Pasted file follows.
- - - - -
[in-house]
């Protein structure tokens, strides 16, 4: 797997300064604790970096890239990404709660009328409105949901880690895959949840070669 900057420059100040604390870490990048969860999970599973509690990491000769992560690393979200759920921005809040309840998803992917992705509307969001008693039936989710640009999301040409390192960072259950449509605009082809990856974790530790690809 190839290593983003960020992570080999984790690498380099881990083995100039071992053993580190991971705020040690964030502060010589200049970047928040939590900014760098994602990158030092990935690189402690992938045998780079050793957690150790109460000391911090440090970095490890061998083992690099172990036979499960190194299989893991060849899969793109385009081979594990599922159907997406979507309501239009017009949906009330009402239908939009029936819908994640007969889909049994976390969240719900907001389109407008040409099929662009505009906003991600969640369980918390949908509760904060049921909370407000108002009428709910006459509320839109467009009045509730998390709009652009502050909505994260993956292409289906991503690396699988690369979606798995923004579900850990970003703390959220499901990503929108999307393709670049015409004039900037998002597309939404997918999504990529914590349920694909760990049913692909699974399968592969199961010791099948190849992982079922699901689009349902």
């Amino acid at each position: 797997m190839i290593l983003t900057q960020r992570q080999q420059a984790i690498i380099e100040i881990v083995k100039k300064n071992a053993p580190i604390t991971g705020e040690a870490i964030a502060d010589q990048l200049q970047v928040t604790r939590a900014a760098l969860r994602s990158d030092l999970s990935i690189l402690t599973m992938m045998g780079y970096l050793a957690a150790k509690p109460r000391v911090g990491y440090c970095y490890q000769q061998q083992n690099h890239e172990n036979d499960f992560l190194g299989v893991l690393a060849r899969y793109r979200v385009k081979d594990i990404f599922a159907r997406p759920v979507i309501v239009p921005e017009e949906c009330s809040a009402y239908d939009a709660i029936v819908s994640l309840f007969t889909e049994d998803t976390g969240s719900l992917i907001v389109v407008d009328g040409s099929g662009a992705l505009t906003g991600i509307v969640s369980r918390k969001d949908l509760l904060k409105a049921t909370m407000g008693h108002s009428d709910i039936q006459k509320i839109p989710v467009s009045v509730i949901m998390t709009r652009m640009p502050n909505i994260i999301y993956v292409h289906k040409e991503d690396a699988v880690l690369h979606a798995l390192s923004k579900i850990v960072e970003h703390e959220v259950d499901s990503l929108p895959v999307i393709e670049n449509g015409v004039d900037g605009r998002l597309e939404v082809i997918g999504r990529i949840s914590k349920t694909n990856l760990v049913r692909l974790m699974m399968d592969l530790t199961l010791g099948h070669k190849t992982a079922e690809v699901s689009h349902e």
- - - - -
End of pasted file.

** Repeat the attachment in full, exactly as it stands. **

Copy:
[in-house]
């Protein structure tokens, strides 16, 4: 797997300064604790970096890239990404709660009328409105949901880690895959949840070669 900057420059100040604390870490990048969860999970599973509690990491000769992560690393979200759920921005809040309840998803992917992705509307969001008693039936989710640009999301040409390192960072259950449509605009082809990856974790530790690809 190839290593983003960020992570080999984790690498380099881990083995100039071992053993580190991971705020040690964030502060010589200049970047928040939590900014760098994602990158030092990935690189402690992938045998780079050793957690150790109460000391911090440090970095490890061998083992690099172990036979499960190194299989893991060849899969793109385009081979594990599922159907997406979507309501239009017009949906009330009402239908939009029936819908994640007969889909049994976390969240719900907001389109407008040409099929662009505009906003991600969640369980918390949908509760904060049921909370407000108002009428709910006459509320839109467009009045509730998390709009652009502050909505994260993956292409289906991503690396699988690369979606798995923004579900850990970003703390959220499901990503929108999307393709670049015409004039900037998002597309939404997918999504990529914590349920694909760990049913692909699974399968592969199961010791099948190849992982079922699901689009349902």
């Amino acid at each position: 797997m190839i290593l983003t900057q960020r992570q080999q420059a984790i690498i380099e100040i881990v083995k100039k300064n071992a053993p580190i604390t991971g705020e040690a870490i964030a502060d010589q990048l200049q970047v928040t604790r939590a900014a760098l969860r994602s990158d030092l999970s990935i690189l402690t599973m992938m045998g780079y970096l050793a957690a150790k509690p109460r000391v911090g990491y440090c970095y490890q000769q061998q083992n690099h890239e172990n036979d499960f992560l190194g299989v893991l690393a060849r899969y793109r979200v385009k081979d594990i990404f599922a159907r997406p759920v979507i309501v239009p921005e017009e949906c009330s809040a009402y239908d939009a709660i029936v819908s994640l309840f007969t889909e049994d998803t976390g969240s719900l992917i907001v389109v407008d009328g040409s099929g662009a992705l505009t906003g991600i509307v969640s369980r918390k969001d949908l509760l904060k409105a049921t909370m407000g008693h108002s009428d709910i039936q006459k509320i839109p989710v467009s009045v509730i949901m998390t709009r652009m640009p502050n909505i994260i999301y993956v292409h289906k040409e991503d690396a699988v880690l690369h979606a798995l390192s923004k579900i850990v960072e970003h703390e959220v259950d499901s990503l929108p895959v999307i393709e670049n449509g015409v004039d900037g605009r998002l597309e939404v082809i997918g999504r990529i949840s914590k349920t694909n990856l760990v049913r692909l974790m699974m399968d592969l530790t199961l010791g099948h070669k190849t992982a079922e690809v699901s689009h349902e």